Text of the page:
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30. Conquest of the West
Focus Question:
To what extent did the natural environment shape the development of the West beyond the Mississippi and the lives of those who lived and settled there?

Use BOTH evidence from the documents AND your knowledge of the period from the 1840s through the 1890s to compose your answer.

(1992 DBQ)
Reading Assignment: Brinkley 434-452, 457-461
Terms to Know:

The Western Tribes

Economic Importance of the Buffalo

Indian Weakness

Hispanic New Mexico

Hispanic California and Texas

The Chinese Migration

Racism


Building the Transcontinental Railroad

Anti-Chinese Sentiments

Chinese Exclusion Act

Homestead Act

Government Assistance

Labor in the West

Limited Social Mobility and the Divided Working Class

Life Cycle of a Mining Boom Town

Comstock Lode

The Cattle Kingdom and Mexican Origins

Chisholm Trail

Competition with Farmers

Political Gains for Women

The Western Landscape

Cowboy Culture

The Idea of the Frontier

Turner’s Frontier Thesis

Key Role of the Railroad

Barbed Wire

Drought


Farmer’s Grievances
Hippocampus Videos

Migration Westward, The Far West, Chinese Immigrants, Reaction to New Immigration, Growth of the West, Mining, The Frontier Passes into History


Students will be able to:

Respond to the opening passages of Frederick Jackson Turner’s Frontier Thesis (see other side)




In a recent bulletin of the Superintendent of the Census for 1890 appear these significant words: "Up to and including 1880 the country had a frontier of settlement, but at present the unsettled area has been so broken into by isolated bodies of settlement that there can hardly be said to be a frontier line. In the discussion of its extent, its westward movement, etc., it can not, therefore, any longer have a place in the census reports." This brief official statement marks the closing of a great historic movement. Up to our own day American history has been in a large degree the history of the colonization of the Great West. The existence of an area of free land, its continuous recession, and the advance of American settlement westward, explain American development.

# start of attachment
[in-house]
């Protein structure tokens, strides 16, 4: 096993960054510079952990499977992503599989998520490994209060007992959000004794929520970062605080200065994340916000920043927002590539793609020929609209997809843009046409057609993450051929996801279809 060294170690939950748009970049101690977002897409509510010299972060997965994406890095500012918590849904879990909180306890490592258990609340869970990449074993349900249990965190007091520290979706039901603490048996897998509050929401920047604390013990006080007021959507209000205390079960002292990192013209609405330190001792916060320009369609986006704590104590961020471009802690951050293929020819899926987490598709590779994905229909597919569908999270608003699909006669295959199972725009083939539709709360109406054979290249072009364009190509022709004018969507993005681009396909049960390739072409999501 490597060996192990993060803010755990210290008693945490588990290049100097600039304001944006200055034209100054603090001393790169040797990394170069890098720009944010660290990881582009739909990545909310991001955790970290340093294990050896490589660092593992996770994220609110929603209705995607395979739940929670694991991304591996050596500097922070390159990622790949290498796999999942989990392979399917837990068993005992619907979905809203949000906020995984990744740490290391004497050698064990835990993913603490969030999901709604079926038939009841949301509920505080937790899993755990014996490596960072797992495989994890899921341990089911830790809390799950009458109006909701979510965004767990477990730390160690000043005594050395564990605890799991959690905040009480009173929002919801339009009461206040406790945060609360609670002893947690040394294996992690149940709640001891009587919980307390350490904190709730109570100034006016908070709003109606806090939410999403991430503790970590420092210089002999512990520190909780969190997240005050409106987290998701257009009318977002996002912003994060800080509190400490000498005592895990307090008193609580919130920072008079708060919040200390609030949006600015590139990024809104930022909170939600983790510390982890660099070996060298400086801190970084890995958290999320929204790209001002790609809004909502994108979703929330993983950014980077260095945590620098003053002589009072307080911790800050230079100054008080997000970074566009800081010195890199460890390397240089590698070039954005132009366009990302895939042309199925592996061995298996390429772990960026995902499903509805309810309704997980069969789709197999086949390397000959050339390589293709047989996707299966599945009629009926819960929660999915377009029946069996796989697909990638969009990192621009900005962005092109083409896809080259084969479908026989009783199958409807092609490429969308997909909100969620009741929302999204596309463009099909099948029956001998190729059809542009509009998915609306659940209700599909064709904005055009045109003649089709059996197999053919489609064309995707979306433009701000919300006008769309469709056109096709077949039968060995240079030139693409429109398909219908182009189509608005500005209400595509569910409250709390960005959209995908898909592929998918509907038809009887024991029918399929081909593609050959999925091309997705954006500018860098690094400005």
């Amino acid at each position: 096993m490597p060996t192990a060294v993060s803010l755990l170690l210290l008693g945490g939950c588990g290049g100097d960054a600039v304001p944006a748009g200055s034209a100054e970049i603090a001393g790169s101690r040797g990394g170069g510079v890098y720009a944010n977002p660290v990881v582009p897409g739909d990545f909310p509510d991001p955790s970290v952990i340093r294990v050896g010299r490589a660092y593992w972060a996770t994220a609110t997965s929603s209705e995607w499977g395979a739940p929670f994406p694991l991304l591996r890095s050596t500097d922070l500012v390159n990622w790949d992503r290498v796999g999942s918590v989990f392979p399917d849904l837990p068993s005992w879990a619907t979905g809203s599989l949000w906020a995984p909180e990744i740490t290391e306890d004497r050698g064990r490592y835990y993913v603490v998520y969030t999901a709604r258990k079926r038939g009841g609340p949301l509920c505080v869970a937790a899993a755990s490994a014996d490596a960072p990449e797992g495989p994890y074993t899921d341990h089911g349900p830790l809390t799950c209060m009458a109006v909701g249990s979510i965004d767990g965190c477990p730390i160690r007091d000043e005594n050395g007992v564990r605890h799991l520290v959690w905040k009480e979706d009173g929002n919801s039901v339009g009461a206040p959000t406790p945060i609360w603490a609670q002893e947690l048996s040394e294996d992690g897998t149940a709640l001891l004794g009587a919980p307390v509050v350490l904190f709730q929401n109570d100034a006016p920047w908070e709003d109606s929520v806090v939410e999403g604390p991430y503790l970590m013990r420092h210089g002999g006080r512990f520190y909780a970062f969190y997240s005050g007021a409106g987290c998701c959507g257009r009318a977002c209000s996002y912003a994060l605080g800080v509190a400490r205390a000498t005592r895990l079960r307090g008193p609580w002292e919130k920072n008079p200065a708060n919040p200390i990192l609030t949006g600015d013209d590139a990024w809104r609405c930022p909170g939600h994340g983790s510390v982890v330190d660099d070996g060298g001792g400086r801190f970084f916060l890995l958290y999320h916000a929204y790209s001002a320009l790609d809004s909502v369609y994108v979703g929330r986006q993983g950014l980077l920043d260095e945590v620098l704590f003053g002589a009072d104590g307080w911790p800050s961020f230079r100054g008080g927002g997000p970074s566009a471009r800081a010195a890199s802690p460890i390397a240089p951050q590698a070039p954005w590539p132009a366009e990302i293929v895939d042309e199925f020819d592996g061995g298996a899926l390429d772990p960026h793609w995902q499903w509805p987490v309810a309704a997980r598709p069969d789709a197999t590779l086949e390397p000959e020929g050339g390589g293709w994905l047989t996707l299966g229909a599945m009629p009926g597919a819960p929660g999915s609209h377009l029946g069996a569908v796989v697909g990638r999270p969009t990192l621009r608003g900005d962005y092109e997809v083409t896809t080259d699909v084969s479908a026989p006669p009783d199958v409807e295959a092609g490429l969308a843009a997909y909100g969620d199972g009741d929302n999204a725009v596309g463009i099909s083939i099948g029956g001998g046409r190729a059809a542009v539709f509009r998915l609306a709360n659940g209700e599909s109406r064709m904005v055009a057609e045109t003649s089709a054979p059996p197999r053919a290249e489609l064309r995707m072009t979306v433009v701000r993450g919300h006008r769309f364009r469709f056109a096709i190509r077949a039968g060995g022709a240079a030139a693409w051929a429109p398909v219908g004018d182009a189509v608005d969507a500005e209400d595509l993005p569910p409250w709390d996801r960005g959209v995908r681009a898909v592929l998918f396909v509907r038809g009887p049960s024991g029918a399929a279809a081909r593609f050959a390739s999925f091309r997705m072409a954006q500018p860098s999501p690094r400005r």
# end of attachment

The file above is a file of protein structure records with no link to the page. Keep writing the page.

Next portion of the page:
Behind institutions, behind constitutional forms and modifications, lie the vital forces that call these organs into life and shape them to meet changing conditions. The peculiarity of American institutions is, the fact that they have been compelled to adapt themselves to the changes of an expanding people--to the changes involved in crossing a continent, in winning a wilderness, and in developing at each area of this progress out of the primitive economic and political conditions of the frontier into the complexity of city life. Said Calhoun in 1817, "We are great, and rapidly--I was about to say fearfully--growing!", 2 So saying, he touched the distinguishing feature of American life. All peoples show development; the germ theory of politics has been sufficiently emphasized. In the case of most nations, however, the development has occurred in a limited area; and if the nation has expanded, it has met other growing peoples whom it has conquered. But in the case of the United States we have a different phenomenon. Limiting our attention to the Atlantic coast, we have the familiar phenomenon of the evolution of institutions in a limited area, such as the rise of representative government; into complex organs; the progress from primitive industrial society, without division of labor, up to manufacturing civilization. But we have in addition to this a recurrence of the process of evolution in each western area reached in the process of expansion. Thus American development has exhibited not merely advance along a single line, but a return to primitive conditions on a continually advancing frontier line, and a new development for that area. American social development has been continually beginning over again on the frontier. This perennial rebirth, this fluidity of American life, this expansion westward with its new opportunities, its continuous touch with the simplicity of primitive society, furnish the forces dominating American character. The true point of view in the history of this nation is not the Atlantic coast, it is the Great West. Even the slavery struggle, which is made so exclusive an object of attention by writers like Professor von Holst, occupies its important place in American history because of its relation to westward expansion.



In this advance, the frontier is the outer edge of the wave-- the meeting point between savagery and civilization. Much has been written about the frontier from the point of view of border warfare and the chase, but as a field for the serious study of the economist and the historian it has been neglected.



  1. How did the 1890 census report spur Jackson’s Frontier Thesis?




  1. How did the frontier function within American society?



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